Women have enjoyed a prominent role in Iraq’s election campaign.
Posters for female parliamentary candidates compete for space with those of their male counterparts.
Some are devoutly religious, covered from head to toe in a black robe, or abaya.
Others are secular liberals, who wear no veil buit rather business suits and make-up.
In total exactly 1,801 women are standing for election and due to a quota system insisted on by the United States for Iraq’s 2005 elections, a quarter of parliamentary seats must be filled by women.
That’s proportionally more female lawmakers than can be found in either of Washington’s houses of Congress.
But the imposed quota doesn’t necessarily translate into greater power. As parliamentary candidate Salama al-Khafaji admits:
“The vision is still a masculine one and parties still nominate men rather than women to the high positions due to the fact that these positions are always given to men who assume ministerial positions and are nominated by their parties or political bloc.”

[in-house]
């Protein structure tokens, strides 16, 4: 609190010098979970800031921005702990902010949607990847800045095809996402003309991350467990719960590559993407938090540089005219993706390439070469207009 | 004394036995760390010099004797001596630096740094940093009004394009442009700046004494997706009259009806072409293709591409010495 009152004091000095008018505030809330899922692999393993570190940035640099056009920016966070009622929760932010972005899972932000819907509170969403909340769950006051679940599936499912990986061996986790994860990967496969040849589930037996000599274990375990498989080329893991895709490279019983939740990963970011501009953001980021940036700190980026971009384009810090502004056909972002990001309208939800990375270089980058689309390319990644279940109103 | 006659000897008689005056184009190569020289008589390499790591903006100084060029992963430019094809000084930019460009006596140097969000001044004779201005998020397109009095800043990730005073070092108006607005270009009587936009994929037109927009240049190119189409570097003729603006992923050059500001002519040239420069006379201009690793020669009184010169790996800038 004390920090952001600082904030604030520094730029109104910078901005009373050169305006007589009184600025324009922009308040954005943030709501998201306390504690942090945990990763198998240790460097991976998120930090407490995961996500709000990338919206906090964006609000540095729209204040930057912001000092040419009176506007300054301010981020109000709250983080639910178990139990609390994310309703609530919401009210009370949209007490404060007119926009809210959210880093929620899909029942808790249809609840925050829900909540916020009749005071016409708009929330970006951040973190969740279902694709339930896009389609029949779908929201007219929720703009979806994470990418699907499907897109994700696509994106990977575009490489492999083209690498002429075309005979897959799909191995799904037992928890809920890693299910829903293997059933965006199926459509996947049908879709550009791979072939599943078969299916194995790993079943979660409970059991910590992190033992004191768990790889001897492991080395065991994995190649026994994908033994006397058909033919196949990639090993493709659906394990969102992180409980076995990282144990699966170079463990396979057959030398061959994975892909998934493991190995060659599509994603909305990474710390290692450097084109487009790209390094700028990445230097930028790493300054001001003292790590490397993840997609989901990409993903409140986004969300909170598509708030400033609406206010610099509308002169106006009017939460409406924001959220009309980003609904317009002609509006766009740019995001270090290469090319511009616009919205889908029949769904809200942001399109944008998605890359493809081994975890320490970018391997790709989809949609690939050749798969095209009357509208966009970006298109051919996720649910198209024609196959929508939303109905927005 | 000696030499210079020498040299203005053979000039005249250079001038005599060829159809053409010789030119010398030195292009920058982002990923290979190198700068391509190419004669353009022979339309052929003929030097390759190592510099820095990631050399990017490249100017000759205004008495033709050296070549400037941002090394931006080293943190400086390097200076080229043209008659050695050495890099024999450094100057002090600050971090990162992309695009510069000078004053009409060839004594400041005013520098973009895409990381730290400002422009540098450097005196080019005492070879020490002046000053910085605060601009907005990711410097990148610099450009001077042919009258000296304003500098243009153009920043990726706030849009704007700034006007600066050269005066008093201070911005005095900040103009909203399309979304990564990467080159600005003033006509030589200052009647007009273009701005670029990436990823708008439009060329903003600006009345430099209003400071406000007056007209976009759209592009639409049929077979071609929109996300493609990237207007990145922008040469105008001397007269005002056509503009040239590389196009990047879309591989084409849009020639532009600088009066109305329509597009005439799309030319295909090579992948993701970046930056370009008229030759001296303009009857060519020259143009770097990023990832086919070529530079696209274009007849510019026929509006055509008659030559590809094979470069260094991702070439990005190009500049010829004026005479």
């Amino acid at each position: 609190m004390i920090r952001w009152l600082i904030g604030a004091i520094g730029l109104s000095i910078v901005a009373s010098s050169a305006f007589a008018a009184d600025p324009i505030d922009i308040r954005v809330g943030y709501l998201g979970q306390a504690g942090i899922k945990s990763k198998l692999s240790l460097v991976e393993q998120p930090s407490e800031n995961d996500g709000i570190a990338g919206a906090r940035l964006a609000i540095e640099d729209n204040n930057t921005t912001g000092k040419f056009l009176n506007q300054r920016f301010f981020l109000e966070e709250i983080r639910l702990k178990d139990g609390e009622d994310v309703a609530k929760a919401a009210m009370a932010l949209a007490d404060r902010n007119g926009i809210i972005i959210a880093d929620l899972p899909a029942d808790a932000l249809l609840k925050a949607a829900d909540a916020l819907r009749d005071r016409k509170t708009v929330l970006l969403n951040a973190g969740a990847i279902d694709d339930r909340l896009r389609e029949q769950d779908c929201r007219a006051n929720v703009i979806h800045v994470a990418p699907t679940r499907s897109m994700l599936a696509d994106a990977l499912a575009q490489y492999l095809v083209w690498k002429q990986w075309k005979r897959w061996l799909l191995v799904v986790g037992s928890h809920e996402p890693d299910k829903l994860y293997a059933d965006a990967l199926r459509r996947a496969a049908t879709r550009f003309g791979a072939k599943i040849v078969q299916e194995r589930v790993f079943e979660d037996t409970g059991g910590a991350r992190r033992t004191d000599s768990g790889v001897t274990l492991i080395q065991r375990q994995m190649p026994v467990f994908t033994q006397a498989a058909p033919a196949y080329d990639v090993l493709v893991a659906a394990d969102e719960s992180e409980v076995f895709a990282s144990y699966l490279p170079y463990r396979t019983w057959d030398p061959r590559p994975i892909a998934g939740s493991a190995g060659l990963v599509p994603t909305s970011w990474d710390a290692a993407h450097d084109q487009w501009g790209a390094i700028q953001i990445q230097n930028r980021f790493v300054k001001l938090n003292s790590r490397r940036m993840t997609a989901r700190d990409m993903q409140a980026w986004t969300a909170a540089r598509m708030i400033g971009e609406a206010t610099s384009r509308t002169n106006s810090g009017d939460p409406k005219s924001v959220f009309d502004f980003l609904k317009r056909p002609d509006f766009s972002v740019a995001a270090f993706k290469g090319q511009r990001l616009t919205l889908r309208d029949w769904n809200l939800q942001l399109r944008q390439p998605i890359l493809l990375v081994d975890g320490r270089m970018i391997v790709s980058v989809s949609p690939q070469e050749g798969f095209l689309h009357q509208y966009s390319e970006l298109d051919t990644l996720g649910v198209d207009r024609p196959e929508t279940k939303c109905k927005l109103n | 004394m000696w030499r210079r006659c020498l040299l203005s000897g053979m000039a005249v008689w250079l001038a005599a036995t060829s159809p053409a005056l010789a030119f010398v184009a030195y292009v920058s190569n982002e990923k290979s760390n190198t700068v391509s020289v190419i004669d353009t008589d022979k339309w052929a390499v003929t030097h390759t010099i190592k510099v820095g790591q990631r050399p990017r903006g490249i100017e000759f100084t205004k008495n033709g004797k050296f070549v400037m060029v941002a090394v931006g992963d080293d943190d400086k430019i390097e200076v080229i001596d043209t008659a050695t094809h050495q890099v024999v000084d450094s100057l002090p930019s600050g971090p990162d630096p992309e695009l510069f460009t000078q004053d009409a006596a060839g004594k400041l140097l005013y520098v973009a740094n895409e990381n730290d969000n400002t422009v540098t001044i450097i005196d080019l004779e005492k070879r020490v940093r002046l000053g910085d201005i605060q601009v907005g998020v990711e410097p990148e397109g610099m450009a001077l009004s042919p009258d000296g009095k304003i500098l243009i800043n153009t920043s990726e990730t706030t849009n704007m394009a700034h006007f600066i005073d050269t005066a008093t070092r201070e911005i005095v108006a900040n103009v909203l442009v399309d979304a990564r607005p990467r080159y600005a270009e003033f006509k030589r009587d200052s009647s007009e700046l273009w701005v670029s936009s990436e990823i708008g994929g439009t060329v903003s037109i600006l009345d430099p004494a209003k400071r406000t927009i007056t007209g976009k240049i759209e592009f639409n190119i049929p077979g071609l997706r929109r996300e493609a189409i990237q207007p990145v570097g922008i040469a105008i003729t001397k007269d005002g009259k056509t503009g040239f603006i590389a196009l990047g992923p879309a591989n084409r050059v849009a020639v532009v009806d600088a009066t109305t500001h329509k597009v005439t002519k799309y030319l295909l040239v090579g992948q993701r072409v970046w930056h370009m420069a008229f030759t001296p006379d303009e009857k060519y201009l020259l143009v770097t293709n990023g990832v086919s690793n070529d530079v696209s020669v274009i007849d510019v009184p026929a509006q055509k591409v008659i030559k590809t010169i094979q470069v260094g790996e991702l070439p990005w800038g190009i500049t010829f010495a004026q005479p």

But it is progress. If 2005 gave women a foot in the door, 2010 gives them a chance to make more of a difference. As Maysoun al-Damlouji, a prominent Sunni lawmaker explains:
“The politicians who worked mostly against women’s rights and the quota are now introducing another vision that women have to take part in the political development as well as economic and every other development that Iraq needs.”
When the parliament’s speaker quipped that women couldn’t focus on work because they’d be busy worrying that their husbands were taking other wives, the women boycotted and won an apology. Attitudes in Iraq are changing.